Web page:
“And you, O Bethlehem, in the land of Judah, are by no means least among the rulers of Judah; for from you shall come a ruler who will shepherd my people Israel.” Grace, mercy, and peace to you from God our Father and from our Lord and our Savior Jesus Christ, Amen. The text for our sermon on this celebration of the Epiphany of our Lord is the Gospel lesson read a few moments ago from the second chapter of the Gospel according to Saint Matthew. Dear friends in Christ, in the days of Herod the king, after Jesus was born in Bethlehem of Judea, strange visitors came to Jerusalem, asking an even stranger question: “Where is he who has been born king of the Jews?” They come seeking a child, already declared king—why? “For we saw His star when it rose.” The word ‘epiphany’ is Greek, and it simply means ‘revelation’ or ‘manifestation.’ The star epiphanied to these strange visitors, called magi by Matthew—magicians, sorcerers, or, as we have sanitized it today, ‘wise men’—the star epiphanied to them that a special child was born, so special, so unique, that these magi declare that they “have come to worship Him.” This is no ordinary king, but One worthy of worship, One to whom they will bow; this king was epiphanied to them, and they are compelled to make this journey, they are compelled to worship Him, and they have come to Jerusalem to find Him.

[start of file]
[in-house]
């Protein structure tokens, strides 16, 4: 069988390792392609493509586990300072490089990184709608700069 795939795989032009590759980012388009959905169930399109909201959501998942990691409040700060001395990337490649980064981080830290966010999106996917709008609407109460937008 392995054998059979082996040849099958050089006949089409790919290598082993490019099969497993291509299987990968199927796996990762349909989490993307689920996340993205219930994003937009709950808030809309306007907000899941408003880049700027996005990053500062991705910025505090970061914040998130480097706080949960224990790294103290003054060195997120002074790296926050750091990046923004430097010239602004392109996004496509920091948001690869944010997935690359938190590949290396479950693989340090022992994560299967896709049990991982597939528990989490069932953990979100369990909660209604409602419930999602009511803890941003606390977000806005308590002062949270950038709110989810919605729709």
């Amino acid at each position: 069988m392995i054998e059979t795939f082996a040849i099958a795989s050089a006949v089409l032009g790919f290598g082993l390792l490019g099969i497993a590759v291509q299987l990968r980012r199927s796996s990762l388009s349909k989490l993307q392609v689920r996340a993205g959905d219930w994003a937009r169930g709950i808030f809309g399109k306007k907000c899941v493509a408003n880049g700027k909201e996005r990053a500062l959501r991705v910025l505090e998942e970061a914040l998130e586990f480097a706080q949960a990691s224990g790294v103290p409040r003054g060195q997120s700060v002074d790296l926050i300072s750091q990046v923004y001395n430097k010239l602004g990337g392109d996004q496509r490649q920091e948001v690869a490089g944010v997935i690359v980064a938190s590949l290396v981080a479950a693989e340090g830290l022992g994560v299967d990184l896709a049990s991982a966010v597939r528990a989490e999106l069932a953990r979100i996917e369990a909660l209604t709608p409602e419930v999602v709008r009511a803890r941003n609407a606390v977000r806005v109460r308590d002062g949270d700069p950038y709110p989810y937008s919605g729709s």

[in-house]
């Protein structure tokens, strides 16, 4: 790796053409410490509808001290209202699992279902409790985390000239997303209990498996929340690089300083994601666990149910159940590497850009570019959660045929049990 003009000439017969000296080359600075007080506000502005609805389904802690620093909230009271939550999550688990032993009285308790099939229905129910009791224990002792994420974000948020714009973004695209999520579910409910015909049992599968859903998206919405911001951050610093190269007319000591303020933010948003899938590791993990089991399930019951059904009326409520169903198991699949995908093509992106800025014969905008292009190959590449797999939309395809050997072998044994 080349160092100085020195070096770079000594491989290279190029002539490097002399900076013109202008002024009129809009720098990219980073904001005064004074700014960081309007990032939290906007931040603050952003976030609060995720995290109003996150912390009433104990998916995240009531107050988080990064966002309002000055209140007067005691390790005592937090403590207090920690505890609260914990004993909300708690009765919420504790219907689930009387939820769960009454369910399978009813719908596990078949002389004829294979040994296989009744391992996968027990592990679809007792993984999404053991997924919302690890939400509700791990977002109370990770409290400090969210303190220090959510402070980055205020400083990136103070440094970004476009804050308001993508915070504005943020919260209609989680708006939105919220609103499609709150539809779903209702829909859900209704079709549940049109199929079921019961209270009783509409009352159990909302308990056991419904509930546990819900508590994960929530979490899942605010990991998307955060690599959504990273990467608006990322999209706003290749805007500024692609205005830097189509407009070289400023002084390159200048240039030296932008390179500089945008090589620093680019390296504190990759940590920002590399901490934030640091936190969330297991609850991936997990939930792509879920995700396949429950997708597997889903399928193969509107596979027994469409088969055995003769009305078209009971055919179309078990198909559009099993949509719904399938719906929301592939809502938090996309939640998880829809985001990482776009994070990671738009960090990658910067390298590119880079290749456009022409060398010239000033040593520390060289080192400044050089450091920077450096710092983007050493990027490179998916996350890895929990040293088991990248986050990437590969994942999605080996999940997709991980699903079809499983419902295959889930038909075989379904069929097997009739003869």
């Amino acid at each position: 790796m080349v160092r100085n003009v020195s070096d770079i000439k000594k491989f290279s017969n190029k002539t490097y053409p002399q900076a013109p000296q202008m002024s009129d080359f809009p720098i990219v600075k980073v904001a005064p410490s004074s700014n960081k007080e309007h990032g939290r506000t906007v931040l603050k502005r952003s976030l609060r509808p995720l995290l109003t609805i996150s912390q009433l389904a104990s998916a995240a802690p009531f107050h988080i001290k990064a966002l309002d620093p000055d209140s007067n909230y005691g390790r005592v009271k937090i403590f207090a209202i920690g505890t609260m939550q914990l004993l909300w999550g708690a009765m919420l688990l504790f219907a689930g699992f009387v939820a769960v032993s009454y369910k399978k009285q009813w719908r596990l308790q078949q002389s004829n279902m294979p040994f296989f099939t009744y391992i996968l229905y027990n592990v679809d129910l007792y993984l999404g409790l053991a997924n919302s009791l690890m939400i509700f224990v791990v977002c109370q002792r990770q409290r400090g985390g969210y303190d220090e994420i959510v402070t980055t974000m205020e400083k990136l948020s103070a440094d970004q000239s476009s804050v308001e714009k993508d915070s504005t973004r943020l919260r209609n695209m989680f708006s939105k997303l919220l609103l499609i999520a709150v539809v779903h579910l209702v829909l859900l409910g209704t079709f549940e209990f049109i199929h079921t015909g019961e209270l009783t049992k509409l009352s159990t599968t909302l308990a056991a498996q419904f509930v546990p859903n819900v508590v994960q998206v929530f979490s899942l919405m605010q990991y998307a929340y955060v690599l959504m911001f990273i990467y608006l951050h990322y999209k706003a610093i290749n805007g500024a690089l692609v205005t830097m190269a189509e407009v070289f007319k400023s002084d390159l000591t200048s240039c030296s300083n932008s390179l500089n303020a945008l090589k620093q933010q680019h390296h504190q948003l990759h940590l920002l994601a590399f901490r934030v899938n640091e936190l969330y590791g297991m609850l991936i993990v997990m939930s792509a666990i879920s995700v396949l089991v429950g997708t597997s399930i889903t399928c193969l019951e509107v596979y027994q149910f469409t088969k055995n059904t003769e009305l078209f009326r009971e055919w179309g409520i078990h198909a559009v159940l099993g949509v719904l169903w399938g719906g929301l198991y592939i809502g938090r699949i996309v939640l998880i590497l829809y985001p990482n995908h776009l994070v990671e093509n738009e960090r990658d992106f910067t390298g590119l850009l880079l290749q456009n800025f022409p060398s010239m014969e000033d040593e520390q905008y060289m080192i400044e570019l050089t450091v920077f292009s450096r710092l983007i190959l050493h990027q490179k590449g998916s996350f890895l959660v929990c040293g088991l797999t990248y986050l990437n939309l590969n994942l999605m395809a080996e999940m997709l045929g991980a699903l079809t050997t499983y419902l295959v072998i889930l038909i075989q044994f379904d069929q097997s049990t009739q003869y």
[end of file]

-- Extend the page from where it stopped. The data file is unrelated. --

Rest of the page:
Where else would they go? If these men have any of the wisdom we humans are so proud of they know that the One born King of the Jews must reside where all the other kings of the Jews lived: Jerusalem, the holy city, the seat of Israel’s kings. If a king worthy of worship has been born to the Jews, He must reside in a magnificent palace. The star epiphanied to them that a child was born king of the Jews; it did not give them the address. Where else would you go to find the king of the Jews? But there is no epiphany in Jerusalem, only the darkness of unbelief. “When Herod the king heard this, he was troubled, and all Jerusalem with him.” Herod’s heart is darkened by jealousy and rage; the child is not in his palace, nor in the temple, no great birth has been reported. So the magi know a child is born, but they have no power to find Him; their wisdom fails them, indeed, it’s a hindrance—they’ve come to the wrong place. In fact, their wisdom has placed the King they have come to worship in jeopardy, as a jealous Herod is now alerted to the presence of a rival. The magi are failures, their ‘wisdom’ is a sham, their journey a fiasco, all their powers of reason and understanding are completely and utterly worthless.